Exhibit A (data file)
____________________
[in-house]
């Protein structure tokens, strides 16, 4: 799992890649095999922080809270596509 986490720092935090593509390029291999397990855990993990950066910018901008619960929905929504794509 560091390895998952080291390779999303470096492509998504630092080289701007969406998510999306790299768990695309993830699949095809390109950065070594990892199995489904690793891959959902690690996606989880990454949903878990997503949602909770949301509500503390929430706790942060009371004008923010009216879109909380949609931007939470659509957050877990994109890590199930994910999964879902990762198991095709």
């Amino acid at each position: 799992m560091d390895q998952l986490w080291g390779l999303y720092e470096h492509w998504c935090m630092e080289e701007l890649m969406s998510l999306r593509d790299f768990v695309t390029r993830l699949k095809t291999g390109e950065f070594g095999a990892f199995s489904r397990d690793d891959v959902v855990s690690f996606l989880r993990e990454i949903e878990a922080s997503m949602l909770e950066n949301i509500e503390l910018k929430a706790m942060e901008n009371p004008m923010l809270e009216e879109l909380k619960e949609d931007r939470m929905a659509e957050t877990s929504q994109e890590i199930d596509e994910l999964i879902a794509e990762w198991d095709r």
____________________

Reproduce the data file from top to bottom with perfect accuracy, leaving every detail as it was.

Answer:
[in-house]
């Protein structure tokens, strides 16, 4: 799992890649095999922080809270596509 986490720092935090593509390029291999397990855990993990950066910018901008619960929905929504794509 560091390895998952080291390779999303470096492509998504630092080289701007969406998510999306790299768990695309993830699949095809390109950065070594990892199995489904690793891959959902690690996606989880990454949903878990997503949602909770949301509500503390929430706790942060009371004008923010009216879109909380949609931007939470659509957050877990994109890590199930994910999964879902990762198991095709």
């Amino acid at each position: 799992m560091d390895q998952l986490w080291g390779l999303y720092e470096h492509w998504c935090m630092e080289e701007l890649m969406s998510l999306r593509d790299f768990v695309t390029r993830l699949k095809t291999g390109e950065f070594g095999a990892f199995s489904r397990d690793d891959v959902v855990s690690f996606l989880r993990e990454i949903e878990a922080s997503m949602l909770e950066n949301i509500e503390l910018k929430a706790m942060e901008n009371p004008m923010l809270e009216e879109l909380k619960e949609d931007r939470m929905a659509e957050t877990s929504q994109e890590i199930d596509e994910l999964i879902a794509e990762w198991d095709r």